The Relationship Between Infant Pointing and Language Development: A Meta-Analytic Review

Kirk, Elizabeth, Donnelly, Seamus, Furman, Reyhan orcid iconORCID: 0000-0001-6034-3820, Warmington, Meesha, Glanville, Julie and Eggleston, Adam (2022) The Relationship Between Infant Pointing and Language Development: A Meta-Analytic Review. Developmental Review, 64 . ISSN 0273-2297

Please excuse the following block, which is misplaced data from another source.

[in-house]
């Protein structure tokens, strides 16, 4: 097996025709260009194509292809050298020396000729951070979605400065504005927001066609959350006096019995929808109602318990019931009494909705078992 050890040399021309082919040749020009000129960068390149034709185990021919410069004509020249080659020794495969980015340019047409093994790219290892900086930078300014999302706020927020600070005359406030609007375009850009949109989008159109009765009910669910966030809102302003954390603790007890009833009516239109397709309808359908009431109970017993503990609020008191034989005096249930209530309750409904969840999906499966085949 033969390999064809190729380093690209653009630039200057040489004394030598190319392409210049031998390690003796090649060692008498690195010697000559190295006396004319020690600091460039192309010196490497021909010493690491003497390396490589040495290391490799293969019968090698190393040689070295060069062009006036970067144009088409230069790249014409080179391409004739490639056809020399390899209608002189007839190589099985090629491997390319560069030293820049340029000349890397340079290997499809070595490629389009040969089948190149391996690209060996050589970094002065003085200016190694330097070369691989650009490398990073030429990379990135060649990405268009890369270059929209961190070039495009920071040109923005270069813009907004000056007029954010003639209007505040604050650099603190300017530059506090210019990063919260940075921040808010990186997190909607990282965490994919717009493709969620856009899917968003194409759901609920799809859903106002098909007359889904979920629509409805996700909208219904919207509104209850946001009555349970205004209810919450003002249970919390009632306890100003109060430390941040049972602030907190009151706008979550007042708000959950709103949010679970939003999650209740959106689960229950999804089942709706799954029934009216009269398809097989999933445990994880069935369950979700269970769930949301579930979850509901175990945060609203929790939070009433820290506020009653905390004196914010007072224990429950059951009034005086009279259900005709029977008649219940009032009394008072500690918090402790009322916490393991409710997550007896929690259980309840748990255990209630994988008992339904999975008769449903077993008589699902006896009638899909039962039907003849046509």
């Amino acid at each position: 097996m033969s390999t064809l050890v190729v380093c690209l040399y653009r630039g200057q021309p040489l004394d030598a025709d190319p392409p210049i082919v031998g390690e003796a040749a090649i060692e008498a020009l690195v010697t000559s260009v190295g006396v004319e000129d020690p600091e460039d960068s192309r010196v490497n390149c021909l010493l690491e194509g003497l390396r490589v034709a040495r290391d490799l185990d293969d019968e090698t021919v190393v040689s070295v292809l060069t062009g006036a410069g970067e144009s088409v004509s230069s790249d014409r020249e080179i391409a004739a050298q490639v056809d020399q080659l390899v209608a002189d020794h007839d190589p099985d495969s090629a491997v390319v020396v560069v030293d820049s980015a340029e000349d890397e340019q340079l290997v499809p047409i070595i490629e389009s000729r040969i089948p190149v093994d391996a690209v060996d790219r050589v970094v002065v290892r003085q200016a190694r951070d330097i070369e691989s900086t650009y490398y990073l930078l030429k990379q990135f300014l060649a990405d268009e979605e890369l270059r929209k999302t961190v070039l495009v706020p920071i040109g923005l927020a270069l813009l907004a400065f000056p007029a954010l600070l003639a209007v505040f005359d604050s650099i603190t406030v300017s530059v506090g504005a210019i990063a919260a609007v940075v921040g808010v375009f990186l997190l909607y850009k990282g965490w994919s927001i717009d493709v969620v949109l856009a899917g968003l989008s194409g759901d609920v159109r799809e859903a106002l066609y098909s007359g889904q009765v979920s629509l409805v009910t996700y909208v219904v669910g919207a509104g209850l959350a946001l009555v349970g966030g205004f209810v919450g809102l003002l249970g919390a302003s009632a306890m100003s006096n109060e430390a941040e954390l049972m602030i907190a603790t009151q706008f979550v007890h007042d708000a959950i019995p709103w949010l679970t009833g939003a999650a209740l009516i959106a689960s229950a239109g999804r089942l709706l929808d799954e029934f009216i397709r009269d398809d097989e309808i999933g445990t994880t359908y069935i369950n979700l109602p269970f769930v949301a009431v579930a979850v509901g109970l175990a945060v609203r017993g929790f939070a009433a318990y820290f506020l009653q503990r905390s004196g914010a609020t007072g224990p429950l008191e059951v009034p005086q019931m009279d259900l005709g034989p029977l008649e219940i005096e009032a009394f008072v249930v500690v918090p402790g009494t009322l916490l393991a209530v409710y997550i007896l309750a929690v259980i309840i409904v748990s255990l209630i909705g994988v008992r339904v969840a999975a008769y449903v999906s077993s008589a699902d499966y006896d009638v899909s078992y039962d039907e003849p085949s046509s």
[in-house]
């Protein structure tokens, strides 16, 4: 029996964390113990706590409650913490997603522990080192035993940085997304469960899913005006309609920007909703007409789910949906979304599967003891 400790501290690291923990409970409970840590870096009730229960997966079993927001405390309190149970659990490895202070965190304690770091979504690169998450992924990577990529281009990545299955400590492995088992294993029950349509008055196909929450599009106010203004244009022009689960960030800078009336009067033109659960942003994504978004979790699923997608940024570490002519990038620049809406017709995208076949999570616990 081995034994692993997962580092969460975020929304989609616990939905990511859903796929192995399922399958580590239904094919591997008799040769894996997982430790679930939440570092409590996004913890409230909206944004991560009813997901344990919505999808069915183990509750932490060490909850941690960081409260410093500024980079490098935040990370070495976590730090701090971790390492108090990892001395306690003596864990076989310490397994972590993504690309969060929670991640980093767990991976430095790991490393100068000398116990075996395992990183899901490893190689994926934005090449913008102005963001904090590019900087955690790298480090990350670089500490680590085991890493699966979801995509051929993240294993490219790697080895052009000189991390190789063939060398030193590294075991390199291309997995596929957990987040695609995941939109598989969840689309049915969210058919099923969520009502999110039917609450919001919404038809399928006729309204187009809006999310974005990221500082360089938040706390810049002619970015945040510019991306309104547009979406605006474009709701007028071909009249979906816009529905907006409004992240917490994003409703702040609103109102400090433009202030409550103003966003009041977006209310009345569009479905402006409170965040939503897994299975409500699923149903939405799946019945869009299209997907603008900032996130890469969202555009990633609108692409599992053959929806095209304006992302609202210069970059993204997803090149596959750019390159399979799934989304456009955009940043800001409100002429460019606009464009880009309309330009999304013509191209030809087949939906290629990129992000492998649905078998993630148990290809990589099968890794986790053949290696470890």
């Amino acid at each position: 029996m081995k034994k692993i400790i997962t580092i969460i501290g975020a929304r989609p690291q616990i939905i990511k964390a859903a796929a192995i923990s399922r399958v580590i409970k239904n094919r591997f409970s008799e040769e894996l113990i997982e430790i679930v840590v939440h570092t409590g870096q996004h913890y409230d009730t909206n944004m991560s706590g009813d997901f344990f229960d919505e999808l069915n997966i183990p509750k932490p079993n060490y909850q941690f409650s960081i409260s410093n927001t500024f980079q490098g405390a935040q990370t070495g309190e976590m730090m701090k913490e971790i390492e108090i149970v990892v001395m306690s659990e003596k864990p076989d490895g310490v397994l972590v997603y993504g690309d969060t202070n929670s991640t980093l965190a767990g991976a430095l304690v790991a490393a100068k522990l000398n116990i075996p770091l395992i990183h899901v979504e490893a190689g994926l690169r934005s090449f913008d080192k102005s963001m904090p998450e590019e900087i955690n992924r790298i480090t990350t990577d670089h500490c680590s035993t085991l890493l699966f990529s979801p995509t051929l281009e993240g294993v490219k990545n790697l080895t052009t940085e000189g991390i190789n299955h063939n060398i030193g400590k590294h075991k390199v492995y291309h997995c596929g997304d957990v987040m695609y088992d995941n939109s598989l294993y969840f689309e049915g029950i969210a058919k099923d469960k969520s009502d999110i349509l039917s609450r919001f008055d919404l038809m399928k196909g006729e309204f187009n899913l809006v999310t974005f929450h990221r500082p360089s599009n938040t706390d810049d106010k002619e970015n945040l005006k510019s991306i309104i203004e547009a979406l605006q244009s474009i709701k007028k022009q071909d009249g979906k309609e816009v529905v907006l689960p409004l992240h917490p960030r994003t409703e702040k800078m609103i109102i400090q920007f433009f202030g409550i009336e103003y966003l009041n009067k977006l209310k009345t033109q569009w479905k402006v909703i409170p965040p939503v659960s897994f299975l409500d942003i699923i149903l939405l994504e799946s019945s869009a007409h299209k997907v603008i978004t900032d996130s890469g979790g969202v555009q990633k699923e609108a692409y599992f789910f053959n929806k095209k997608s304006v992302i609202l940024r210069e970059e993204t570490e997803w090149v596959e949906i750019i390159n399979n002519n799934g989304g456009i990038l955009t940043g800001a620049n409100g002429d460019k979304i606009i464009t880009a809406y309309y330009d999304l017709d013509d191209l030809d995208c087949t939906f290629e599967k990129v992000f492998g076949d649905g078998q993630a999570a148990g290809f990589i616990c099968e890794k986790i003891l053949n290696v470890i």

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Infant pointing has long been identified as an important precursor and predictor of language development. Infants typically begin to produce index finger pointing around the time of their first birthday and previous research has shown that both the onset and the frequency of pointing can predict aspects of productive and receptive language. The current study used a multivariate meta-analytic approach to estimate the strength of the relationship between infant pointing and language. We identified 30 papers published between 1984 - 2019 that met our stringent inclusion criteria, and 25 studies (comprising 77 effect sizes) with samples ⋝10 were analysed. Methodological quality of the studies was assessed to identify potential sources of bias. We found a significant but small overall effect size of r = .20. Our findings indicate that the unique contribution of pointing to language development may be less robust than has been previously understood, however our stringent inclusion criteria (as well as our publication bias corrections), means that our data represent a more conservative estimate of the relationship between pointing and language. Moderator analysis showed significant group differences in favour of effect sizes related to language comprehension, non-vocabulary measures of language, pointing assessed after 18 months of age and pointing measured independent of speech. A significant strength of this study is the use of multivariate meta-analysis, which allowed us to utilise all available data to provide a more accurate estimate. We consider the findings in the context of the existing research and discuss the general limitations in this field, including the lack of cultural diversity.

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